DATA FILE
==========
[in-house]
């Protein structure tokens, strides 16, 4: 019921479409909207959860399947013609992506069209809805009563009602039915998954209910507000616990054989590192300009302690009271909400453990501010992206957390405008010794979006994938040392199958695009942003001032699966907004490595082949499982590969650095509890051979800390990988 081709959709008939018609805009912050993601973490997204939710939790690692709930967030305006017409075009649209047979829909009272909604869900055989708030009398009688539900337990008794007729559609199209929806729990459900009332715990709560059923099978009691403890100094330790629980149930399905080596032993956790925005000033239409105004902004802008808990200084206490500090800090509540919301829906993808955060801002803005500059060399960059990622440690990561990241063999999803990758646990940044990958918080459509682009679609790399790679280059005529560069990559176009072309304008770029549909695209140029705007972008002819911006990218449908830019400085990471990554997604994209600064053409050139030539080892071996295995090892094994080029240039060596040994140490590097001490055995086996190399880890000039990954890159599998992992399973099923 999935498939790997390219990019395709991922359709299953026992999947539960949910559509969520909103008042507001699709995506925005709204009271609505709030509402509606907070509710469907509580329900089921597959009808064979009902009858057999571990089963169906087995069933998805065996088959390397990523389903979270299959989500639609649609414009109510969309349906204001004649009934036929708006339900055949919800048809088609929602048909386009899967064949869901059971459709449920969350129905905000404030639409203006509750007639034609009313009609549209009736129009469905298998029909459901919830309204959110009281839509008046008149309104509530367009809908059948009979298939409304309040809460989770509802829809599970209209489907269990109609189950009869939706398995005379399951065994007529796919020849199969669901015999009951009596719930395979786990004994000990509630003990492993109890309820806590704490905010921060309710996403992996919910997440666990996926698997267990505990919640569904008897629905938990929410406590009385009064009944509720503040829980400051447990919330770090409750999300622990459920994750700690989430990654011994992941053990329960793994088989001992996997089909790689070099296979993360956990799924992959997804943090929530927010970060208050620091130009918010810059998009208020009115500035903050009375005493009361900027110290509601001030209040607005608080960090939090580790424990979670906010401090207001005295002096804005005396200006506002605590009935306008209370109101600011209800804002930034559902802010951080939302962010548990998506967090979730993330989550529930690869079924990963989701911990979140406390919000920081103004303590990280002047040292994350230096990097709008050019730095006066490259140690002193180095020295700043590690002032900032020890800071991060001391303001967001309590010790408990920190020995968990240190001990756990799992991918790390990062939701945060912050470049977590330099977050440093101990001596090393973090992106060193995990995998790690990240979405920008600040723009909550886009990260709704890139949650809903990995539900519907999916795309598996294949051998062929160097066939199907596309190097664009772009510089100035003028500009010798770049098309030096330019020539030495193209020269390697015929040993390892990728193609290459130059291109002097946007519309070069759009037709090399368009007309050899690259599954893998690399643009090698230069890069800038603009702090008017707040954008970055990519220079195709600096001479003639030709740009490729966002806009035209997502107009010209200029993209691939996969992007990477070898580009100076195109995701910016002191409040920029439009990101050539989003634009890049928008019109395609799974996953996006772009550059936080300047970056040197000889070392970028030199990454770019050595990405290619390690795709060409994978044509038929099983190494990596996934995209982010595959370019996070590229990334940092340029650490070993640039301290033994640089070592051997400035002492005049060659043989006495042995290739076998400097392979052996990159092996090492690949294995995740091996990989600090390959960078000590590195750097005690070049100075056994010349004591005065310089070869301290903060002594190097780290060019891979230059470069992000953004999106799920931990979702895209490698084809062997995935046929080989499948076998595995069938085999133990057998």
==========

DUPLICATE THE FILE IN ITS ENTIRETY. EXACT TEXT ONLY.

[in-house]
């Protein structure tokens, strides 16, 4: 019921479409909207959860399947013609992506069209809805009563009602039915998954209910507000616990054989590192300009302690009271909400453990501010992206957390405008010794979006994938040392199958695009942003001032699966907004490595082949499982590969650095509890051979800390990988 081709959709008939018609805009912050993601973490997204939710939790690692709930967030305006017409075009649209047979829909009272909604869900055989708030009398009688539900337990008794007729559609199209929806729990459900009332715990709560059923099978009691403890100094330790629980149930399905080596032993956790925005000033239409105004902004802008808990200084206490500090800090509540919301829906993808955060801002803005500059060399960059990622440690990561990241063999999803990758646990940044990958918080459509682009679609790399790679280059005529560069990559176009072309304008770029549909695209140029705007972008002819911006990218449908830019400085990471990554997604994209600064053409050139030539080892071996295995090892094994080029240039060596040994140490590097001490055995086996190399880890000039990954890159599998992992399973099923 999935498939790997390219990019395709991922359709299953026992999947539960949910559509969520909103008042507001699709995506925005709204009271609505709030509402509606907070509710469907509580329900089921597959009808064979009902009858057999571990089963169906087995069933998805065996088959390397990523389903979270299959989500639609649609414009109510969309349906204001004649009934036929708006339900055949919800048809088609929602048909386009899967064949869901059971459709449920969350129905905000404030639409203006509750007639034609009313009609549209009736129009469905298998029909459901919830309204959110009281839509008046008149309104509530367009809908059948009979298939409304309040809460989770509802829809599970209209489907269990109609189950009869939706398995005379399951065994007529796919020849199969669901015999009951009596719930395979786990004994000990509630003990492993109890309820806590704490905010921060309710996403992996919910997440666990996926698997267990505990919640569904008897629905938990929410406590009385009064009944509720503040829980400051447990919330770090409750999300622990459920994750700690989430990654011994992941053990329960793994088989001992996997089909790689070099296979993360956990799924992959997804943090929530927010970060208050620091130009918010810059998009208020009115500035903050009375005493009361900027110290509601001030209040607005608080960090939090580790424990979670906010401090207001005295002096804005005396200006506002605590009935306008209370109101600011209800804002930034559902802010951080939302962010548990998506967090979730993330989550529930690869079924990963989701911990979140406390919000920081103004303590990280002047040292994350230096990097709008050019730095006066490259140690002193180095020295700043590690002032900032020890800071991060001391303001967001309590010790408990920190020995968990240190001990756990799992991918790390990062939701945060912050470049977590330099977050440093101990001596090393973090992106060193995990995998790690990240979405920008600040723009909550886009990260709704890139949650809903990995539900519907999916795309598996294949051998062929160097066939199907596309190097664009772009510089100035003028500009010798770049098309030096330019020539030495193209020269390697015929040993390892990728193609290459130059291109002097946007519309070069759009037709090399368009007309050899690259599954893998690399643009090698230069890069800038603009702090008017707040954008970055990519220079195709600096001479003639030709740009490729966002806009035209997502107009010209200029993209691939996969992007990477070898580009100076195109995701910016002191409040920029439009990101050539989003634009890049928008019109395609799974996953996006772009550059936080300047970056040197000889070392970028030199990454770019050595990405290619390690795709060409994978044509038929099983190494990596996934995209982010595959370019996070590229990334940092340029650490070993640039301290033994640089070592051997400035002492005049060659043989006495042995290739076998400097392979052996990159092996090492690949294995995740091996990989600090390959960078000590590195750097005690070049100075056994010349004591005065310089070869301290903060002594190097780290060019891979230059470069992000953004999106799920931990979702895209490698084809062997995935046929080989499948076998595995069938085999133990057998």